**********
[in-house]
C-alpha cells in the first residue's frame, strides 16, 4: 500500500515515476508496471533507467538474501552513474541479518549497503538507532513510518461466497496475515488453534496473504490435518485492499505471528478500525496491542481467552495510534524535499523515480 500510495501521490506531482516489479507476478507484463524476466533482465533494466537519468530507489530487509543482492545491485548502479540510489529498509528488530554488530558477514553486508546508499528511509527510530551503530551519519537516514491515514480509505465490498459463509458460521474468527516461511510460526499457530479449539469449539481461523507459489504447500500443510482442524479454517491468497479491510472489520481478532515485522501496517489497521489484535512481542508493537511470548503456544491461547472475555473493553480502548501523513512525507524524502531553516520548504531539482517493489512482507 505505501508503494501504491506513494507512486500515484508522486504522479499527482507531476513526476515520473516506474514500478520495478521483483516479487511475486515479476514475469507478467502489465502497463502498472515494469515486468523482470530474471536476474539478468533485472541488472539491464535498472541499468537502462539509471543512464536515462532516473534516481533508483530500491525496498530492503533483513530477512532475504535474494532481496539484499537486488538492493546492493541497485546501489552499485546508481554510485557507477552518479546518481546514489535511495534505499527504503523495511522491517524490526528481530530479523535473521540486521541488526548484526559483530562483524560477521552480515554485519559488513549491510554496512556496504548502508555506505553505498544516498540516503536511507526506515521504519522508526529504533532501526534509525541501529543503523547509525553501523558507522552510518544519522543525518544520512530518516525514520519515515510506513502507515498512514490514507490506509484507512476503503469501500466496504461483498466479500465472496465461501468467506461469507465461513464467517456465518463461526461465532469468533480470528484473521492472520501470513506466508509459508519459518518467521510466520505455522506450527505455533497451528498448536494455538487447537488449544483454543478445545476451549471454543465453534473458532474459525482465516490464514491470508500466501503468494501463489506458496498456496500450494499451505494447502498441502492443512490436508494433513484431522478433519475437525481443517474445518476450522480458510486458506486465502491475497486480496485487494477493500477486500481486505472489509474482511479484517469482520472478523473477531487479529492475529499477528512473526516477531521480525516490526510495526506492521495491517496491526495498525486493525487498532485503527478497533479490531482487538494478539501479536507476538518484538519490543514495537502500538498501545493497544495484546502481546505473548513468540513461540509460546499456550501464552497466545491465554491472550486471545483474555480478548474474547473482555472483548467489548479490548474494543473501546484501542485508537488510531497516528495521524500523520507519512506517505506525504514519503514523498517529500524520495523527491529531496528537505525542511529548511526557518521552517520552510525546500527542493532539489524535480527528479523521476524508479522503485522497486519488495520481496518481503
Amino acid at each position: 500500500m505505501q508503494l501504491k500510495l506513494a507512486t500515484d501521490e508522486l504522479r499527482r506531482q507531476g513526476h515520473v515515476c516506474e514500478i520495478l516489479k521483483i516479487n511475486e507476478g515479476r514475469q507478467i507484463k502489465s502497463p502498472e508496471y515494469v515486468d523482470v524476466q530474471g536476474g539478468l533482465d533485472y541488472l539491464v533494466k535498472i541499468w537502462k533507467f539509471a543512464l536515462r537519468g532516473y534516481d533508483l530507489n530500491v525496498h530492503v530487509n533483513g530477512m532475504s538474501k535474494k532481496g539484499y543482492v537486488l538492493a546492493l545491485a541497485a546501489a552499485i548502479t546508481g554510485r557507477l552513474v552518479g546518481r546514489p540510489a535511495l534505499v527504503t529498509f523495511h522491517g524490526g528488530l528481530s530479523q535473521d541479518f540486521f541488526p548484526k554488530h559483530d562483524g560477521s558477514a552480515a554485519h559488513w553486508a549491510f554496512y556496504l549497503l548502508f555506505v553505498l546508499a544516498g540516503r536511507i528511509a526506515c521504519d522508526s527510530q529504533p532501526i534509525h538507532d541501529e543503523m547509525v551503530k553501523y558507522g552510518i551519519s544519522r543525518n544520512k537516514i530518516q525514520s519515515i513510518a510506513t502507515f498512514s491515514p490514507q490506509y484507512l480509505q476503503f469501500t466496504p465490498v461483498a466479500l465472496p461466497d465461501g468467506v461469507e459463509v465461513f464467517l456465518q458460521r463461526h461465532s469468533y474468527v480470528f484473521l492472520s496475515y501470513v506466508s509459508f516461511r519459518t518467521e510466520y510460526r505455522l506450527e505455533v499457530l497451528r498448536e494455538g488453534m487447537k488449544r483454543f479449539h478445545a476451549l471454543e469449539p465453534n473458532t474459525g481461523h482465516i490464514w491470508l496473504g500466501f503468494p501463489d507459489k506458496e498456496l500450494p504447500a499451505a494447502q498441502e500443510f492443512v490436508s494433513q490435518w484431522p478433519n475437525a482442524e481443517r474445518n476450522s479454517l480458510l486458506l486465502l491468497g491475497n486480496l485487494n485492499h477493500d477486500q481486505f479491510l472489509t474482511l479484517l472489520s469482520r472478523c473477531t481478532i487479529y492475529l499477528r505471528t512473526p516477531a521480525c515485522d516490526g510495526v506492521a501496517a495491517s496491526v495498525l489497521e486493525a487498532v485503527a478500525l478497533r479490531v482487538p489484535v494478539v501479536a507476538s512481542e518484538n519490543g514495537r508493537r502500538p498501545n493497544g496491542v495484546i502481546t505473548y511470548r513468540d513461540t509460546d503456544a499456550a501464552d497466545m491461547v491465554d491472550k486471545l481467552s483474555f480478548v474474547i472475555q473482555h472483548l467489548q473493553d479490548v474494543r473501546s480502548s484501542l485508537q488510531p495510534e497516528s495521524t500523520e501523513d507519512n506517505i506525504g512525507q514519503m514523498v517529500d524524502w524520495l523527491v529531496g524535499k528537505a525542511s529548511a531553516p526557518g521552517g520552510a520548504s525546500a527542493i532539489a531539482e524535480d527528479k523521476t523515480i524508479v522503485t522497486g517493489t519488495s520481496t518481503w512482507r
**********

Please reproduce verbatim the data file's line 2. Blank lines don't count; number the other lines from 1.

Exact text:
C-alpha cells in the first residue's frame, strides 16, 4: 500500500515515476508496471533507467538474501552513474541479518549497503538507532513510518461466497496475515488453534496473504490435518485492499505471528478500525496491542481467552495510534524535499523515480 500510495501521490506531482516489479507476478507484463524476466533482465533494466537519468530507489530487509543482492545491485548502479540510489529498509528488530554488530558477514553486508546508499528511509527510530551503530551519519537516514491515514480509505465490498459463509458460521474468527516461511510460526499457530479449539469449539481461523507459489504447500500443510482442524479454517491468497479491510472489520481478532515485522501496517489497521489484535512481542508493537511470548503456544491461547472475555473493553480502548501523513512525507524524502531553516520548504531539482517493489512482507 505505501508503494501504491506513494507512486500515484508522486504522479499527482507531476513526476515520473516506474514500478520495478521483483516479487511475486515479476514475469507478467502489465502497463502498472515494469515486468523482470530474471536476474539478468533485472541488472539491464535498472541499468537502462539509471543512464536515462532516473534516481533508483530500491525496498530492503533483513530477512532475504535474494532481496539484499537486488538492493546492493541497485546501489552499485546508481554510485557507477552518479546518481546514489535511495534505499527504503523495511522491517524490526528481530530479523535473521540486521541488526548484526559483530562483524560477521552480515554485519559488513549491510554496512556496504548502508555506505553505498544516498540516503536511507526506515521504519522508526529504533532501526534509525541501529543503523547509525553501523558507522552510518544519522543525518544520512530518516525514520519515515510506513502507515498512514490514507490506509484507512476503503469501500466496504461483498466479500465472496465461501468467506461469507465461513464467517456465518463461526461465532469468533480470528484473521492472520501470513506466508509459508519459518518467521510466520505455522506450527505455533497451528498448536494455538487447537488449544483454543478445545476451549471454543465453534473458532474459525482465516490464514491470508500466501503468494501463489506458496498456496500450494499451505494447502498441502492443512490436508494433513484431522478433519475437525481443517474445518476450522480458510486458506486465502491475497486480496485487494477493500477486500481486505472489509474482511479484517469482520472478523473477531487479529492475529499477528512473526516477531521480525516490526510495526506492521495491517496491526495498525486493525487498532485503527478497533479490531482487538494478539501479536507476538518484538519490543514495537502500538498501545493497544495484546502481546505473548513468540513461540509460546499456550501464552497466545491465554491472550486471545483474555480478548474474547473482555472483548467489548479490548474494543473501546484501542485508537488510531497516528495521524500523520507519512506517505506525504514519503514523498517529500524520495523527491529531496528537505525542511529548511526557518521552517520552510525546500527542493532539489524535480527528479523521476524508479522503485522497486519488495520481496518481503